By Erik Alsgaard*
Snow at Camp Manidokan.
As Winter Storm Jonas doused the Baltimore-Washington Conference with historic levels of snow Jan. 22 and 23, United Methodists wondered: will we have worship on Jan. 24, or not? The answers played out on social media and ranged from being fully closed to being fully open.
At Foundry UMC in Washington, D.C., where they pride themselves in never closing, a hardy group of worshippers gathered for one service at 11 a.m. The Rev. Ginger Gaines-Cirelli walked to work that morning, posting pictures to Facebook of a snowed-in Union Station on the way. As usual, their worship service was live streamed over the Internet so that people in their pajamas could participate.
Arden UMC, in Martinsburg, West Virginia, saw the Rev. Sarah Andrews Schlieckert use the church’s website to post a “Snow Day Worship Resource” that started with the instruction, “Turn off the TV, close your computer (if not using it for worship), gather any items, materials or resources (like music) you hope to use for worship.” The resource followed a four-fold structure of Entrance, Proclamation and Response, Thanksgiving, and Sending Forth. “This structure is a helpful guide not only for our worship
Schlieckert’s husband, Chris, runs Camp Manidokan in Harpers Ferry, W.Va., He set up a GoPro camera at the camp and recorded a 62-second time-lapse video showing what 30-plus inches of snow in 18 hours looks like.
Several congregations held “call-in” worship service over the telephone, using conference call technology. One of those congregations was Trinity UMC in Annapolis, where the church’s pastor, the Rev. Chris Owens, posted on his Facebook page that five people actually made it to the church building Sunday morning, but more than 35 people called in.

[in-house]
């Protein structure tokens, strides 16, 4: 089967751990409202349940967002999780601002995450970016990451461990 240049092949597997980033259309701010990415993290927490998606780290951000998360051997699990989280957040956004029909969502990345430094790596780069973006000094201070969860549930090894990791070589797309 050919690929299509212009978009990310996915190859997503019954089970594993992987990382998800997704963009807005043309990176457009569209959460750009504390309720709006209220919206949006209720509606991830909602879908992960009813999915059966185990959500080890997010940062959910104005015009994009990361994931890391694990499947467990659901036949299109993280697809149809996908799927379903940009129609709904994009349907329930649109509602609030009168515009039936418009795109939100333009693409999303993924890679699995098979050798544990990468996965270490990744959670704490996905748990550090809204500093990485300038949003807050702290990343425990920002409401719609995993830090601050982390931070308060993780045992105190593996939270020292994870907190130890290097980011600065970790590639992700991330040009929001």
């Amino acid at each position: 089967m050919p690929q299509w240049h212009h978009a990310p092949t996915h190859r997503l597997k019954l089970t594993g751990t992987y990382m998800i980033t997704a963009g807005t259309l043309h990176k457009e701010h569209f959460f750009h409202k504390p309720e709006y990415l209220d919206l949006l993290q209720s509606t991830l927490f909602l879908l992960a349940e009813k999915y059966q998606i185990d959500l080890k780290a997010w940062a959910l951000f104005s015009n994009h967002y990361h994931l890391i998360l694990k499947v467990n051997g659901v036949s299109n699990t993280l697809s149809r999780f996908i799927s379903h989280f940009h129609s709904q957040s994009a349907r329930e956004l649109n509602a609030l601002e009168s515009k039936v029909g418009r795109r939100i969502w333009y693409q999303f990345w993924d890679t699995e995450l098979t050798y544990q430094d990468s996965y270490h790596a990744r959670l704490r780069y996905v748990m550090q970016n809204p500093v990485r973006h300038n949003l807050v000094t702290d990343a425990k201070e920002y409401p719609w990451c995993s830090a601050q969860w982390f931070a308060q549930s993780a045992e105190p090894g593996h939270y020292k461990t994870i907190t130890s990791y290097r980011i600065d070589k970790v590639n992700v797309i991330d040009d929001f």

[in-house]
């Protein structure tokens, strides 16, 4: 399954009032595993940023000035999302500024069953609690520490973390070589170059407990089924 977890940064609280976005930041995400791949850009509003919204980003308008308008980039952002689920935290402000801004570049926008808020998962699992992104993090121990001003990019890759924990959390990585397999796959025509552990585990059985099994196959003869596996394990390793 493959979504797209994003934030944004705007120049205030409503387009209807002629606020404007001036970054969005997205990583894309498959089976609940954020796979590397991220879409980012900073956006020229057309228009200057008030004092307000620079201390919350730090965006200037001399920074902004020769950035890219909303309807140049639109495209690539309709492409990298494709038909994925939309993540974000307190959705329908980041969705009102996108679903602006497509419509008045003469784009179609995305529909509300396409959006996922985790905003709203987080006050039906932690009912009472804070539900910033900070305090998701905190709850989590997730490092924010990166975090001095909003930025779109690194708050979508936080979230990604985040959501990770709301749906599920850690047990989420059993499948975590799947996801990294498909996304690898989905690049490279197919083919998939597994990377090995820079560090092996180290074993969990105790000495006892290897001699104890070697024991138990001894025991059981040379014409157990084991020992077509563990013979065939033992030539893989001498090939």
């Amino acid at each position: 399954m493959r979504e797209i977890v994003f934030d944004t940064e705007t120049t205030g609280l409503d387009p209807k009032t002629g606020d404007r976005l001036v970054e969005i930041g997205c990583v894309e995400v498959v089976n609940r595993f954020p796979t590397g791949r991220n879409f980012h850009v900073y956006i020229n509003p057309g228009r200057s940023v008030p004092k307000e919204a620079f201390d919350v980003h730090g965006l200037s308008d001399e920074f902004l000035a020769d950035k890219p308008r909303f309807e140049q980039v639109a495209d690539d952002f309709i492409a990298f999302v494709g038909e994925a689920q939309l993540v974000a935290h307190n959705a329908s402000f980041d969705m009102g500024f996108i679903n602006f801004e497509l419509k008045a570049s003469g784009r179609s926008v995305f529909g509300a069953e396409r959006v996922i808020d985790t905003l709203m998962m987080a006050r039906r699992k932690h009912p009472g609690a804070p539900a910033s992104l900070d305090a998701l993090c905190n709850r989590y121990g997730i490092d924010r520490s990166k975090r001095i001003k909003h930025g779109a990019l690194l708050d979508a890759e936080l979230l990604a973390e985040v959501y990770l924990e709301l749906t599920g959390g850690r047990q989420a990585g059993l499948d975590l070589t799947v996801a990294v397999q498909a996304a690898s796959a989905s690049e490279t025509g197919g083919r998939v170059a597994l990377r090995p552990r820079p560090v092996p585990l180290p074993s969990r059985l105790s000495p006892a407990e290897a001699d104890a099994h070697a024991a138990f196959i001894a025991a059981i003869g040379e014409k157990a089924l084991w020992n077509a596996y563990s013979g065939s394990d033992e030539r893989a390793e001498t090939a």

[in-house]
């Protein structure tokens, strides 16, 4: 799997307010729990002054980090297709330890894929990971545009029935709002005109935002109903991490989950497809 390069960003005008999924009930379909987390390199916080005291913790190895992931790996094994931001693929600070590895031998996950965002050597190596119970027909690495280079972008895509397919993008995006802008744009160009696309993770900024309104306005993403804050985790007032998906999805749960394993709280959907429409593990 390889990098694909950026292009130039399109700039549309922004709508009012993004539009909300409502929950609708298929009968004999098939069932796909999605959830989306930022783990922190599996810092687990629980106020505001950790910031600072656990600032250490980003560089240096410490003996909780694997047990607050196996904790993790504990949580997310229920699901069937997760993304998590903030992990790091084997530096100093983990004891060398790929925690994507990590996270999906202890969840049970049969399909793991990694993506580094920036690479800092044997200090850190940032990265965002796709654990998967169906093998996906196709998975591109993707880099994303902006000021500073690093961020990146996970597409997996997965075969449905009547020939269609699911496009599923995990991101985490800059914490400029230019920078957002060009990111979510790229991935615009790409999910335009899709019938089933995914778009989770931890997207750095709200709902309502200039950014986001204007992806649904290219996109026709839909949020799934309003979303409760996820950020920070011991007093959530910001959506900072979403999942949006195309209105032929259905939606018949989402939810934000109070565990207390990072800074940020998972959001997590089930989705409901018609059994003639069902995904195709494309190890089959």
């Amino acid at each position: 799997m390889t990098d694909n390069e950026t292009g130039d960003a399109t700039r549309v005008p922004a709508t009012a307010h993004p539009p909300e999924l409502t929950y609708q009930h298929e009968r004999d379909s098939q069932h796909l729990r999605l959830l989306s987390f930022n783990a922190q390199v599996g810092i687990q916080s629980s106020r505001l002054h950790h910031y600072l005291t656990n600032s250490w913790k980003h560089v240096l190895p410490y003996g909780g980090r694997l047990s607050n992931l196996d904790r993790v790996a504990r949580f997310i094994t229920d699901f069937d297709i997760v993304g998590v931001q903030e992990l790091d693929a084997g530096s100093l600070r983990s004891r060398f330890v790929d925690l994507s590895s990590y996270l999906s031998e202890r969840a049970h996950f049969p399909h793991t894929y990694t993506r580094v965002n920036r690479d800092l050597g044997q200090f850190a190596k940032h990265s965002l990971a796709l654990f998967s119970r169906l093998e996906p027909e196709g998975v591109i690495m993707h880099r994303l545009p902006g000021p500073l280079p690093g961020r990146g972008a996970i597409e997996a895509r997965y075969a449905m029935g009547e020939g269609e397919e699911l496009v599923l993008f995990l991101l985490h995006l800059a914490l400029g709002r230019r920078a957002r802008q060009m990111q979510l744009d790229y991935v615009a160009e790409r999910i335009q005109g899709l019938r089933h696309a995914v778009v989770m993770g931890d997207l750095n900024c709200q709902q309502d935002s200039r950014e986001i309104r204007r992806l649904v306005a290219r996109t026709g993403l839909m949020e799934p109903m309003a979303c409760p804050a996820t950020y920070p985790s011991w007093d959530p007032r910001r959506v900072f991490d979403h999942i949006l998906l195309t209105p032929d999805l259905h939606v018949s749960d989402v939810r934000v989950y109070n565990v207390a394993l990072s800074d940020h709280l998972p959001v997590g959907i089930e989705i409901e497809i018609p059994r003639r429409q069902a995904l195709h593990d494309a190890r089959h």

“Today I went to church in Annapolis, and never left my house!” one person posted after the worship service was over. “Thankful for technology that allowed me to join in on a conference call worship service at Trinity UMC, and for the creativity of pastors who make this kind of adventure happen.”
On the Baltimore-Washington Conference Order of Elders Facebook page (a closed group), spirited conversations about when and if a church should close because of bad weather began well before the first flakes arrived. Some clergy were certain that even in the midst of a blizzard, church doors should be open on Sunday morning. Others weren’t quite so sure, especially in the midst of historic snow totals.
The consensus about
Several churches used the power of social media to alert people of various needs in the community, from people needing help shoveling out to offering prayer after someone fell and hit their head so hard it took them to the hospital.
Through it all, even as Winter Storm Jonas forced churches to change plans, United Methodists throughout the BWC showed, once again, we have the ability to be
*Rev. Erik Alsgaard is Editor of the UMConnection